U.S. and UK authorities have unleashed a slew of actions against the Callisto Group threat gang, accusing it of running a years-long espionage campaign against both nations on behalf of Russia’s intelligence service.
The accusations against the advanced persistent threat (APT) group include carrying out targeted attacks against organizations and individuals on both sides of the Atlantic and attempting to interfere in UK political processes.
The U.S. and UK governments say Callisto Group — also known as Seaborgium, Coldriver, Star Blizzard, TA446 and TAG-53 — is linked to Russia’s Federal Security Service (FSB), specifically its Center 18 cyberespionage unit.
Government sanctions have been imposed on two members of the group. The same individuals have been charged with a number of cybercrimes and the State Department is offering a reward of up to $10 million for information that helps apprehend members of the gang.
In a statement, the State Department said the gang targeted U.S.-based entities and individuals, including employees at Department of Energy facilities.
“The [sanctioned] conspirators also targeted UK officials, think tank researchers, and journalists, from whom certain information was leaked before the 2019 UK elections,” the State Department said.
The two men facing charges and sanctions are Ruslan Aleksandrovich Peretyatko and Andrey Stanislavovich Korinets (aka Alexey Doguzhiev). Both are members of Callisto Group and Peretyatko is also an intelligence officer in the FSB.
Meanwhile, the UK government summoned Russia’s ambassador “to express the UK’s deep concern” at the FSB’s prolonged espionage campaign.
“In sanctioning those responsible and summoning the Russian Ambassador today, we are exposing their malign attempts at influence and shining a light on yet another example of how Russia chooses to operate on the global stage,” UK Foreign Secretary David Cameron said in a statement.
Global spear-phishing campaigns targeted members of the government, media
“The FSB’s spear-phishing campaigns have been designed to gain access to targeted email accounts, to maintain persistent access to the accounts and associated networks, and to obtain and potentially exfiltrate sensitive information to advance the Kremlin’s policy goals,” the statement said.
The campaigns included “hack-and-leak operations, where stolen and leaked information is used to shape narratives in targeted countries.”
In a joint cybersecurity advisory, the Cybersecurity and Infrastructure Security Agency (CISA) and other U.S. and international agencies outlined the tactics and techniques Callisto Group used to hack into targets’ email accounts, and how it subsequently abused the access it gained.
“The activity is typical of spear-phishing campaigns, where an actor targets a specific individual or group using information known to be of interest to the targets,” the advisory said.
“Star Blizzard creates email accounts impersonating known contacts of their targets to help appear legitimate. They also create fake social media or networking profiles that impersonate respected experts and have used supposed conference or event invitations as lures.”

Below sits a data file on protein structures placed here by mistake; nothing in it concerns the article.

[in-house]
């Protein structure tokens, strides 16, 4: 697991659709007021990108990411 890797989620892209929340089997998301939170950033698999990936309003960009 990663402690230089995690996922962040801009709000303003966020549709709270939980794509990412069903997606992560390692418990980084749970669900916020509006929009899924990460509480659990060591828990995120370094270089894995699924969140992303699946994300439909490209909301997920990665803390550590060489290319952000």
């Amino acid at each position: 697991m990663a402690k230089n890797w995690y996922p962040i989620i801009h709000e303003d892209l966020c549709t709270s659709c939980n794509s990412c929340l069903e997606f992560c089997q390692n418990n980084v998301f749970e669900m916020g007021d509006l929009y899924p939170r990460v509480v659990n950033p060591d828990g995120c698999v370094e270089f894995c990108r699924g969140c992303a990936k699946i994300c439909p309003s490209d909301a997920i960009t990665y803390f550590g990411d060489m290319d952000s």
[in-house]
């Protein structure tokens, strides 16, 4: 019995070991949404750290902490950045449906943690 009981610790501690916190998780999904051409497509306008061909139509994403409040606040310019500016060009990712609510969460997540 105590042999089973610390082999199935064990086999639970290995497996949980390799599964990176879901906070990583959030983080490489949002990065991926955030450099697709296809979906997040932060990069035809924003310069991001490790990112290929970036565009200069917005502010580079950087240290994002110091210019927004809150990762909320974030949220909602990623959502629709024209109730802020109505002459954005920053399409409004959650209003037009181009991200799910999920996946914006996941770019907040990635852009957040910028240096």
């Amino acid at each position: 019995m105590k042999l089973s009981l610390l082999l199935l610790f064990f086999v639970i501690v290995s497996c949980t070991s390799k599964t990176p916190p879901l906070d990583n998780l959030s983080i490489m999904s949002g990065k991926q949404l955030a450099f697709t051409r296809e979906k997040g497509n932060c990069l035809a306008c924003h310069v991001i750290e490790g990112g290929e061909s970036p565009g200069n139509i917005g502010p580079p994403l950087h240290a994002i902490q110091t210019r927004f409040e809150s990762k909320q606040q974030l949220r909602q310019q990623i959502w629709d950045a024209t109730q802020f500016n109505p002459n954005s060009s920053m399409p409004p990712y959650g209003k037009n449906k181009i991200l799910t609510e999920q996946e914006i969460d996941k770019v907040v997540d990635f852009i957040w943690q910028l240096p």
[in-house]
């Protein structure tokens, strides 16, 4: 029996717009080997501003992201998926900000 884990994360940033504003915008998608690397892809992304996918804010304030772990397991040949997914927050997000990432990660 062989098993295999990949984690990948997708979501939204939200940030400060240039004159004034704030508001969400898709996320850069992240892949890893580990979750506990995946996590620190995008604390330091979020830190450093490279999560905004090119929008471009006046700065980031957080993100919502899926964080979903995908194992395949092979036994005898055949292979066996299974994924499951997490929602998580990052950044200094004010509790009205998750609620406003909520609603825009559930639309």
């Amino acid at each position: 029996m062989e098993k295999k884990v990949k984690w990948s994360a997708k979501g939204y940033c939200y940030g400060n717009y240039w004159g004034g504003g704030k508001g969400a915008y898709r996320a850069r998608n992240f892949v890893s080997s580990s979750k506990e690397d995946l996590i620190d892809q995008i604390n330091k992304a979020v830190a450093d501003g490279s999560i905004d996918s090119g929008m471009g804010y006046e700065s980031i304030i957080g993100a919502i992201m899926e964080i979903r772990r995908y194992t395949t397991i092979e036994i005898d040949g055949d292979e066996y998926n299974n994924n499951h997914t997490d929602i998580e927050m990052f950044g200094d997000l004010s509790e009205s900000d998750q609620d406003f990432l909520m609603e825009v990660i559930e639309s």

Once the email accounts were compromised, the threat group stole the contents of sensitive emails and contact lists, and was known to set up mail forwarding rules so it had ongoing access to victims’ communications.
Microsoft’s Threat Intelligence team published research on new techniques the threat group was using to evade detection. These included using server-side scripts to prevent automated scanning of its Evilginx server infrastructure.
The APT group used email marketing platform services to hide true email sender addresses and avoid the need to reveal details of the domain infrastructure they controlled in their email messages. The group also used a DNS provider to obscure the IP addresses of the virtual private server (VPS) infrastructure it controlled.
Anurag Gurtu, chief product officer at StrikeReady, said due to the sophistication and targeted nature of Callisto Group’s attacks, security teams should take the threat they posed seriously.
“[Their] evolution in evasion techniques highlights the need for both enterprise and individual vigilance in email security and underscores the importance of advanced security measures to counter sophisticated cyber threats,” Gurtu said.
Mandiant Intelligence chief analyst John Hultquist said Callisto Group’s recent political interference activity was an interesting development that suggested the FSB may be moving into an area of activity previously dominated by Russia's military intelligence service, the GRU.
“[Until now] the GRU has received the lion’s share of the attention when it comes to election related activity, which is only natural given their history of serious incidents in the U.S. and France, but this actor is one to watch closely as elections near,” Hultquist said. “The FSB clearly has an interest in political interference, and hacked emails are a powerful tool.”